Updated: Dec 2, 2019
I've heard it many times before. It doesn't offend me, so let's get really honest for a moment: have you been wondering why calligraphy is so expensive? Are calligraphers just taking advantage of the fact that pretty writing is popular right now? What exactly do we do all day that we can justify writing a few words and charge so much for it?
I understand the frustration behind these questions, and I want to help! I’m right there with you - we live in a culture that trains us to look for the best "deals" - how we can gain the most value from something, at the least amount of cost. But sometimes the value we gain from certain things (like art) is more intangible and difficult to measure, and at first glance we may mistake it for having little value and high cost…not a good deal at all.
In this series, I hope to clear up some misconceptions surrounding calligraphy, offer some transparency into the behind-the-scenes process for a project, and provide some idea of the value in purchasing calligraphy.
Please don’t mistake me - this isn’t a sales pitch. Instead, this series is meant to be an honest conversation about a topic that many people feel uncomfortable asking out loud.
First, let's take a quick moment to define what calligraphy is. The most common misconception about calligraphy is that it’s just pretty handwriting. But calligraphy is so much more than that, my friend!
I tell my students at the start of every class that calligraphy is more like drawing than it is like handwriting. We purposely and slowly create each mark made on the page before continuing on to the next, considering each stroke both on it's own and as part of the whole. There's a focused rhythm involved, and methodical care given to every letter. But even within the methodical care, there is constant creativity at work as we carefully choose the character and shape of each stroke, each letter, each word, each line, and each ornament....so that in the end every small part of the whole works in harmony, like an orchestra playing Mozart. Because of this creativity at work, my calligraphy is completely unique, reflecting both my personality and my emotions on the page.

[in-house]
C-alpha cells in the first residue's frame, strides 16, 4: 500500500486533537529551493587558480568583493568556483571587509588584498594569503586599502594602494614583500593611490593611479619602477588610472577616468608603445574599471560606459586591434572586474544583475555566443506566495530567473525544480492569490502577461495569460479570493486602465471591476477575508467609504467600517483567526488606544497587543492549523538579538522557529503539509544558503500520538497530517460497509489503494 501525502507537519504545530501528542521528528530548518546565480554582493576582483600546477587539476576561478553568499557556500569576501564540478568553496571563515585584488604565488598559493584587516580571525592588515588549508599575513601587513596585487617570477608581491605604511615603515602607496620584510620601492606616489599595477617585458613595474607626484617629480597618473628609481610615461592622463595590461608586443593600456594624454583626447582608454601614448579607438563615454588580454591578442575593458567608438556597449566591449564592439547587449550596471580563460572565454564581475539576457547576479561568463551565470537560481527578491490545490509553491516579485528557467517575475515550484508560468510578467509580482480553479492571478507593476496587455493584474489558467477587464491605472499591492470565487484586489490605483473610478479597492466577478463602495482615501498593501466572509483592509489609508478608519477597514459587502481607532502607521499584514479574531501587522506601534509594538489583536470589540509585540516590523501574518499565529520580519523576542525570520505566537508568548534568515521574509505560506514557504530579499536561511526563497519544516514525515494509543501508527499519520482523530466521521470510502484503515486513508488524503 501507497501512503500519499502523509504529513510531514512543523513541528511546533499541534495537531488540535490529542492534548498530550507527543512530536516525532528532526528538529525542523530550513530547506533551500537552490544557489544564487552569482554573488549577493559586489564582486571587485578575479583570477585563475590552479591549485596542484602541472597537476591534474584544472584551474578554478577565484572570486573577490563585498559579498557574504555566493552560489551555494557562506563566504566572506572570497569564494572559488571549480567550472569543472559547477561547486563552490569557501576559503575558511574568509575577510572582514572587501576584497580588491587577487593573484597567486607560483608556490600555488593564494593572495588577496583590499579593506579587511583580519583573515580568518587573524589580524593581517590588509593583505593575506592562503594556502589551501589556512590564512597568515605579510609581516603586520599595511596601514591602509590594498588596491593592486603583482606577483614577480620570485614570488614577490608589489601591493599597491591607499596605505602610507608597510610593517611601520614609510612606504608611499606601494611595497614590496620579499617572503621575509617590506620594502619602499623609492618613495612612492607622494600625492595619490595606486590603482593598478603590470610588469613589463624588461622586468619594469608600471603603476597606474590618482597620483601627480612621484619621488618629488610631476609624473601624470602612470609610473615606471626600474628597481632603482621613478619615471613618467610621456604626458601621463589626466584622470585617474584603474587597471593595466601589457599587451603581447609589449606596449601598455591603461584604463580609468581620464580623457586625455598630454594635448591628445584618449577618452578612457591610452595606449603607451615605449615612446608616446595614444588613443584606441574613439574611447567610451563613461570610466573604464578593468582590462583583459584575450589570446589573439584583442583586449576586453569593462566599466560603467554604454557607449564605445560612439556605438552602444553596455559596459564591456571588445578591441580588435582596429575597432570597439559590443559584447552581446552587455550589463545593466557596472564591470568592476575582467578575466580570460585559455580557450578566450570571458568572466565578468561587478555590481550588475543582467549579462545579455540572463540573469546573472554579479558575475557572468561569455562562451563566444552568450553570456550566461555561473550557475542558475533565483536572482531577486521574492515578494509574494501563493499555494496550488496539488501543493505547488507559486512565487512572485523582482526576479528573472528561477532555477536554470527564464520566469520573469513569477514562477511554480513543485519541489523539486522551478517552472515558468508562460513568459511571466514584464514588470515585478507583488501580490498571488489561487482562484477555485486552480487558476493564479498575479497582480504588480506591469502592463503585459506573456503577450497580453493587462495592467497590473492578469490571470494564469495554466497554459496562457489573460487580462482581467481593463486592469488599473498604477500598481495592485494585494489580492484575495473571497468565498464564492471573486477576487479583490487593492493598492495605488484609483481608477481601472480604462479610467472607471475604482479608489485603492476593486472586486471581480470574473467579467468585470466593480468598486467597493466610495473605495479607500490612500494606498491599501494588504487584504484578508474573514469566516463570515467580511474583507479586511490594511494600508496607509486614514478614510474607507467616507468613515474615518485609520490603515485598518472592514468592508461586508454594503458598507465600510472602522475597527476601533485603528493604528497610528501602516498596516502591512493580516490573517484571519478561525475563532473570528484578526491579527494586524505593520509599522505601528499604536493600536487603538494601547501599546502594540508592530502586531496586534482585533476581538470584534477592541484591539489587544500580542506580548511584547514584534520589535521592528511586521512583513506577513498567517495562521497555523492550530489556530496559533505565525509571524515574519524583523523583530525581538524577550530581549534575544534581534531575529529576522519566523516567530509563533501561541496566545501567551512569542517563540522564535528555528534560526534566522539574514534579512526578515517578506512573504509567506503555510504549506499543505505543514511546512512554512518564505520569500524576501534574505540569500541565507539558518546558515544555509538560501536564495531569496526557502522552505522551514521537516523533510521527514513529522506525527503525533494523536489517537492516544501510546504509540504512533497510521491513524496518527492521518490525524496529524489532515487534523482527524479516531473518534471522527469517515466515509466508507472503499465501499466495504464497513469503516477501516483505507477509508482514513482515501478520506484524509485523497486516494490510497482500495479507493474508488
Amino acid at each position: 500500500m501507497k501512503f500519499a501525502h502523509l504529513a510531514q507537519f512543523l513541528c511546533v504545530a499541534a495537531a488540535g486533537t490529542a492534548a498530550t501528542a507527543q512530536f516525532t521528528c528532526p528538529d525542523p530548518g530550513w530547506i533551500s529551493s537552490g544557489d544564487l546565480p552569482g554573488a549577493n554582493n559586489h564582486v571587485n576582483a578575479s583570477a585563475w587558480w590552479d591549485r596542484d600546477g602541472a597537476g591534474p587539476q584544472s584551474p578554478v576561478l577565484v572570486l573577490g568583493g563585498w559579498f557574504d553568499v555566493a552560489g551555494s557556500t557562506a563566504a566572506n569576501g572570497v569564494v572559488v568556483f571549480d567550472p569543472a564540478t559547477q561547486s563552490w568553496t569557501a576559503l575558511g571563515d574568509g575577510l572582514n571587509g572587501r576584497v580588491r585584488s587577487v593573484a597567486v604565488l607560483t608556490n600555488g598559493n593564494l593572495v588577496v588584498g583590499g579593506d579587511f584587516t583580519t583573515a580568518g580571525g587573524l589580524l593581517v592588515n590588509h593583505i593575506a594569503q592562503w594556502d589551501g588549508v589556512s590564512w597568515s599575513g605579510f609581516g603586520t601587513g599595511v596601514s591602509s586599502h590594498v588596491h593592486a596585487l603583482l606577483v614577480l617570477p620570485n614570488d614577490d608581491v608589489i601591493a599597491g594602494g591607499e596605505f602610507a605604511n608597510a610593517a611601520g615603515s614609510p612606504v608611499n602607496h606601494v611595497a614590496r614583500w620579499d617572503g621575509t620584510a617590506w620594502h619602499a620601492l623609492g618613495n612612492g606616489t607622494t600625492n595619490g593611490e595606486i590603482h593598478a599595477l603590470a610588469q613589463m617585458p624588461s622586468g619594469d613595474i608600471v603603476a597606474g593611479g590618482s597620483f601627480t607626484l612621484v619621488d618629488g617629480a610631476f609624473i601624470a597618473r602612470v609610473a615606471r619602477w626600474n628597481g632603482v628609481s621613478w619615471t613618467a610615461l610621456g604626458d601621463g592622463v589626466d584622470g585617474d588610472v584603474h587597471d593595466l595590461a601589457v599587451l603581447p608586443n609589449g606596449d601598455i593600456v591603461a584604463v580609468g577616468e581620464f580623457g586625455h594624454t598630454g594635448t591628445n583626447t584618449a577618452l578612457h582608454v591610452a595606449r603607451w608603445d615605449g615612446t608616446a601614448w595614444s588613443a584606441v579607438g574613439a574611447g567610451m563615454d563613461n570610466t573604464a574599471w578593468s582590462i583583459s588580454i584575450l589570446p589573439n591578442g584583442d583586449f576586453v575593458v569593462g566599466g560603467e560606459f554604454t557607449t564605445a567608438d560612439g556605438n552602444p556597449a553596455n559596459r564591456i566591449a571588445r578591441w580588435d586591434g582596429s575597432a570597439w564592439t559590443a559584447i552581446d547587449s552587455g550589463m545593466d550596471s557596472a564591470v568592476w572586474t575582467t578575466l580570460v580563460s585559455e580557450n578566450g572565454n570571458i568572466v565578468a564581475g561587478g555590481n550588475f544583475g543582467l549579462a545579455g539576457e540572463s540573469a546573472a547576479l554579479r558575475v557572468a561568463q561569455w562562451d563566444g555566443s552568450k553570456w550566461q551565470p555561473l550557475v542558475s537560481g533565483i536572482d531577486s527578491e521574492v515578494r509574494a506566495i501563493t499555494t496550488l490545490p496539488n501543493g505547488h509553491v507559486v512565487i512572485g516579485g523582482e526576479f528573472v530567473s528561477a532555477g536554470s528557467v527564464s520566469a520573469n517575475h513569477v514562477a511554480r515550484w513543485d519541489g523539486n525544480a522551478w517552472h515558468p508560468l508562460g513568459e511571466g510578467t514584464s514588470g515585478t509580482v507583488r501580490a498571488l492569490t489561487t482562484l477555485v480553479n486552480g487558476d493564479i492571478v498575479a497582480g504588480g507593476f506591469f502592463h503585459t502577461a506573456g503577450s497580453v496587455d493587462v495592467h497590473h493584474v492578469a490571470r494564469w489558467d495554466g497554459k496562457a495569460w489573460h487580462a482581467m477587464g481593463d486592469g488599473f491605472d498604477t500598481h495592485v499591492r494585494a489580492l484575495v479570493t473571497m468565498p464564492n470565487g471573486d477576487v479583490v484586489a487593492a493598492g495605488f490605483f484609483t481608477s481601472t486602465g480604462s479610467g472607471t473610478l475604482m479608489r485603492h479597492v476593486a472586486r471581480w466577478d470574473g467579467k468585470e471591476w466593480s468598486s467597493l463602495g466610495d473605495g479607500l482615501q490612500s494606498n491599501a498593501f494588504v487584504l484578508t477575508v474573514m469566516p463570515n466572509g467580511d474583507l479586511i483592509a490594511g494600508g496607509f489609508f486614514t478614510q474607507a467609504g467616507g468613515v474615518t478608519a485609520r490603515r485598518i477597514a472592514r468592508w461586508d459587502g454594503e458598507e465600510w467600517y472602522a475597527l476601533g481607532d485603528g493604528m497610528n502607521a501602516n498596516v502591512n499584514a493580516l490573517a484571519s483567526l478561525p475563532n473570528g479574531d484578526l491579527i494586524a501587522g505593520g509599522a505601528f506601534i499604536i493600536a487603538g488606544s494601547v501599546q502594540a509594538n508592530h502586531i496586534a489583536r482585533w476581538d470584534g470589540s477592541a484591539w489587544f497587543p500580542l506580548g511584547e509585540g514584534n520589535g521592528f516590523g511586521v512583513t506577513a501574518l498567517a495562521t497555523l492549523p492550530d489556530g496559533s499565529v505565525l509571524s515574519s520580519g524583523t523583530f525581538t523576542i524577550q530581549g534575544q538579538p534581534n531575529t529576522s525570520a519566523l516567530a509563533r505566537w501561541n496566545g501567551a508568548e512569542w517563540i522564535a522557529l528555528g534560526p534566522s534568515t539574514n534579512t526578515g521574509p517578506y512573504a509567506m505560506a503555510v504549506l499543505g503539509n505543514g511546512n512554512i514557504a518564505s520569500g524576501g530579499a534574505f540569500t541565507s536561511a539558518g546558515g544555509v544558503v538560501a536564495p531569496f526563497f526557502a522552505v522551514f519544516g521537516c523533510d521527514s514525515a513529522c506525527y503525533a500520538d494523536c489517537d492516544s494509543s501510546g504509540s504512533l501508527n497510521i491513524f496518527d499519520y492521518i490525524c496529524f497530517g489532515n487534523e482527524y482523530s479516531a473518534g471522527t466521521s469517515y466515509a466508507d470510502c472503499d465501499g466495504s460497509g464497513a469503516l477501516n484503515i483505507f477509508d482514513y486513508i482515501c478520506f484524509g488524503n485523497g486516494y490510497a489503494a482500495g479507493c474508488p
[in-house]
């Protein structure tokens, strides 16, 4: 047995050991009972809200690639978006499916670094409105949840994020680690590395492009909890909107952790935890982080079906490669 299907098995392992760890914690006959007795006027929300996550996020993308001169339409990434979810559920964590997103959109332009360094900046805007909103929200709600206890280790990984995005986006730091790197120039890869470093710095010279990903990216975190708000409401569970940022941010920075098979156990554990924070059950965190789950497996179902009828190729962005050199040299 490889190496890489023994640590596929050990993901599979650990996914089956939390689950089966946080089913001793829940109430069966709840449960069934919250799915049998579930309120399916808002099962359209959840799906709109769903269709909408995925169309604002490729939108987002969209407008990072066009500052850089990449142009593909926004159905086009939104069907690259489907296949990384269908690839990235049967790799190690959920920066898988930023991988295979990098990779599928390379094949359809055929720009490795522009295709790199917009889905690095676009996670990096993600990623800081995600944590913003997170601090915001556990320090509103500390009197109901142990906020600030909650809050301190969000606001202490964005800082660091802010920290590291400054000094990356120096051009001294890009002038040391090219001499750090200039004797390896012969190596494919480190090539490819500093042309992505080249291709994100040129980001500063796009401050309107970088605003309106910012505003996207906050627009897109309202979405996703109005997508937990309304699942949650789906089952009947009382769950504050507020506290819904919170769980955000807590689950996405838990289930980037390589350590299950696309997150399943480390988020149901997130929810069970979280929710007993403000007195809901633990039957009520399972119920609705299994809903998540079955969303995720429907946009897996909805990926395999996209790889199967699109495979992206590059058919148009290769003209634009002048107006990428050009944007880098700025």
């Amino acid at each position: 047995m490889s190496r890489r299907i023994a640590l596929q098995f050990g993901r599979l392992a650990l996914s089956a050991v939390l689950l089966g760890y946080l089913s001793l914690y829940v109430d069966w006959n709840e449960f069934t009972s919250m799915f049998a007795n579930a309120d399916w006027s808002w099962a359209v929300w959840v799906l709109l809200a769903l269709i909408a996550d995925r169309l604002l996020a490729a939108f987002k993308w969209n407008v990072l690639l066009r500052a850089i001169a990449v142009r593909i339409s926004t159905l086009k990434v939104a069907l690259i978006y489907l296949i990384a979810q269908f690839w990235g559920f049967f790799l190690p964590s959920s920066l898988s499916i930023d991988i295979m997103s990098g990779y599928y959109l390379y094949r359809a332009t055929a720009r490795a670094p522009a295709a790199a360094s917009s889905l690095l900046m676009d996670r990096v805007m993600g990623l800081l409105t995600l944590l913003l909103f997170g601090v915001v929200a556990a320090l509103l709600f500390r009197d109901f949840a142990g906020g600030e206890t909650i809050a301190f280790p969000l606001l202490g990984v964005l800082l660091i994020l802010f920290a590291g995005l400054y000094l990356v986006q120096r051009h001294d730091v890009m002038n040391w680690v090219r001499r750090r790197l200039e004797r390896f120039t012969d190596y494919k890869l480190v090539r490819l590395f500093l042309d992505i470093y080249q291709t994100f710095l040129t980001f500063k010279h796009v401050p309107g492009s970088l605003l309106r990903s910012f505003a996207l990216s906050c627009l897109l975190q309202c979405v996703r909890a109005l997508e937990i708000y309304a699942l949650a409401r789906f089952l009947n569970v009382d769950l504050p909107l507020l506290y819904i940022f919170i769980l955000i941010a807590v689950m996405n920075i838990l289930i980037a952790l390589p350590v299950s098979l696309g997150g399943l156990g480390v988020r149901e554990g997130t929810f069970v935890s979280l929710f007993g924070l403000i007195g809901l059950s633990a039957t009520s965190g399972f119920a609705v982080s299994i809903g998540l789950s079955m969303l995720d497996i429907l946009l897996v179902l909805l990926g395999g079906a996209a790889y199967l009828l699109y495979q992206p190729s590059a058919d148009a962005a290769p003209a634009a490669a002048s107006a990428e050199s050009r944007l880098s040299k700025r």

If we think about the traits of calligraphy just described (deliberate mark-making, care and intense focus on each line of ink, constant creativity, emotions and personality reflected on the page), we can see that calligraphy resolutely falls in the category of art, rather than utility.
I don't want to try and tackle all the feelings and arguments surrounding original artwork and its cost, but I will say this: People buy art because it makes them feel something. It's not a necessity in life, like food or shelter....we don't need it to survive. But when I connect with a piece of art, it gives me an intangible joy in that moment and it becomes so much more than materials and a canvas. It moves my soul, and I believe that in owning that piece of art I am gaining enough enjoyment and value to pay the cost to own it.
I believe people are drawn to (and purchase) calligraphy for the same reasons. The design and the words combine together and have the unique power to move us deeply and in very intangible ways. A bride might hire a calligrapher to address wedding envelopes to share the beauty and excitement of her wedding day with her guests, before they ever arrive. Someone may ask a calligrapher to design a piece that celebrates words often said by a loved one now gone. Another may bring a love letter to a calligrapher with a request to add beauty and emotion to the words through design. These stories, and so many more, hold an emotional value that goes far beyond any monetary price.
Next week, we'll take a peek behind the curtain into a typical day in my studio and discuss what goes into the final price of any project. In the meantime, I'd love to hear your thoughts -- comment below and tell me about a piece of calligraphy or art that has really spoken to you!